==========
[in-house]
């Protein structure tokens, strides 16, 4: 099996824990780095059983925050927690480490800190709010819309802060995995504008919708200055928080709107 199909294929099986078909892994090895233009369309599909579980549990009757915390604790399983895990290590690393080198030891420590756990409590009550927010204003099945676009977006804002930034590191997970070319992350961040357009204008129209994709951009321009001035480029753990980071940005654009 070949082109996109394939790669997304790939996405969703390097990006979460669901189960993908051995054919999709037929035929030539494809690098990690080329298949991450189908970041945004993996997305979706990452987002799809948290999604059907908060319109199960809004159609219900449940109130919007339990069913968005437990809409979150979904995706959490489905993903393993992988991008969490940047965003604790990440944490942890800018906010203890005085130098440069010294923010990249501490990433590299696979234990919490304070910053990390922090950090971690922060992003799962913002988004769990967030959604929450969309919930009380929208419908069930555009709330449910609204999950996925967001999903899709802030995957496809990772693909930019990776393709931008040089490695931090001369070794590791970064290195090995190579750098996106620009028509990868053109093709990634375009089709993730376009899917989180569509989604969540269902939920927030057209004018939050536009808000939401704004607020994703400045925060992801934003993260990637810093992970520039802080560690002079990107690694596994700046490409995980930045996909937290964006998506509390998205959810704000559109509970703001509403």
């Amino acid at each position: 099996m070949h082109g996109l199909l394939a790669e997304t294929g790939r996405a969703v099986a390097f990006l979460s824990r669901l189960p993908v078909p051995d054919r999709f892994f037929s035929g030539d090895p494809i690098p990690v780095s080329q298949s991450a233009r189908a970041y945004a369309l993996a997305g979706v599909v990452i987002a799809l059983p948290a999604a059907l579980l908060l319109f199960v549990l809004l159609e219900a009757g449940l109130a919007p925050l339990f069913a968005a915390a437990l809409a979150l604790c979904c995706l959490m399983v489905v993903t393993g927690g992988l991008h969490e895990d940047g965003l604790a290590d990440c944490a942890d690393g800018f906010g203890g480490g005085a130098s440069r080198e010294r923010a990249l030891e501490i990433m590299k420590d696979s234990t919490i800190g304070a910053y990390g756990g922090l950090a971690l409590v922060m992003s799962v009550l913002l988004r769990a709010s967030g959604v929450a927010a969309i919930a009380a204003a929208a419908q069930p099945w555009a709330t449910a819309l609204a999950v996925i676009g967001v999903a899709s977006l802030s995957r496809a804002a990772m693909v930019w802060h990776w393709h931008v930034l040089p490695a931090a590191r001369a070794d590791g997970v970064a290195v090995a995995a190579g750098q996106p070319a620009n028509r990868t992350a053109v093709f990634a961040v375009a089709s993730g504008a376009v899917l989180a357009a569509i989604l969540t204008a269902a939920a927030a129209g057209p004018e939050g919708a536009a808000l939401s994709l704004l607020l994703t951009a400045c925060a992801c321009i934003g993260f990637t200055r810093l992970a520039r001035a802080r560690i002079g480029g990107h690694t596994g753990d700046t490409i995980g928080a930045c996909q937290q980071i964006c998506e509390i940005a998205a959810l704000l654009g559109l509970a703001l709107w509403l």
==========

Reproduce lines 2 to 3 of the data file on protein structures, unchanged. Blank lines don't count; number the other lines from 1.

């Protein structure tokens, strides 16, 4: 099996824990780095059983925050927690480490800190709010819309802060995995504008919708200055928080709107 199909294929099986078909892994090895233009369309599909579980549990009757915390604790399983895990290590690393080198030891420590756990409590009550927010204003099945676009977006804002930034590191997970070319992350961040357009204008129209994709951009321009001035480029753990980071940005654009 070949082109996109394939790669997304790939996405969703390097990006979460669901189960993908051995054919999709037929035929030539494809690098990690080329298949991450189908970041945004993996997305979706990452987002799809948290999604059907908060319109199960809004159609219900449940109130919007339990069913968005437990809409979150979904995706959490489905993903393993992988991008969490940047965003604790990440944490942890800018906010203890005085130098440069010294923010990249501490990433590299696979234990919490304070910053990390922090950090971690922060992003799962913002988004769990967030959604929450969309919930009380929208419908069930555009709330449910609204999950996925967001999903899709802030995957496809990772693909930019990776393709931008040089490695931090001369070794590791970064290195090995190579750098996106620009028509990868053109093709990634375009089709993730376009899917989180569509989604969540269902939920927030057209004018939050536009808000939401704004607020994703400045925060992801934003993260990637810093992970520039802080560690002079990107690694596994700046490409995980930045996909937290964006998506509390998205959810704000559109509970703001509403």
């Amino acid at each position: 099996m070949h082109g996109l199909l394939a790669e997304t294929g790939r996405a969703v099986a390097f990006l979460s824990r669901l189960p993908v078909p051995d054919r999709f892994f037929s035929g030539d090895p494809i690098p990690v780095s080329q298949s991450a233009r189908a970041y945004a369309l993996a997305g979706v599909v990452i987002a799809l059983p948290a999604a059907l579980l908060l319109f199960v549990l809004l159609e219900a009757g449940l109130a919007p925050l339990f069913a968005a915390a437990l809409a979150l604790c979904c995706l959490m399983v489905v993903t393993g927690g992988l991008h969490e895990d940047g965003l604790a290590d990440c944490a942890d690393g800018f906010g203890g480490g005085a130098s440069r080198e010294r923010a990249l030891e501490i990433m590299k420590d696979s234990t919490i800190g304070a910053y990390g756990g922090l950090a971690l409590v922060m992003s799962v009550l913002l988004r769990a709010s967030g959604v929450a927010a969309i919930a009380a204003a929208a419908q069930p099945w555009a709330t449910a819309l609204a999950v996925i676009g967001v999903a899709s977006l802030s995957r496809a804002a990772m693909v930019w802060h990776w393709h931008v930034l040089p490695a931090a590191r001369a070794d590791g997970v970064a290195v090995a995995a190579g750098q996106p070319a620009n028509r990868t992350a053109v093709f990634a961040v375009a089709s993730g504008a376009v899917l989180a357009a569509i989604l969540t204008a269902a939920a927030a129209g057209p004018e939050g919708a536009a808000l939401s994709l704004l607020l994703t951009a400045c925060a992801c321009i934003g993260f990637t200055r810093l992970a520039r001035a802080r560690i002079g480029g990107h690694t596994g753990d700046t490409i995980g928080a930045c996909q937290q980071i964006c998506e509390i940005a998205a959810l704000l654009g559109l509970a703001l709107w509403l």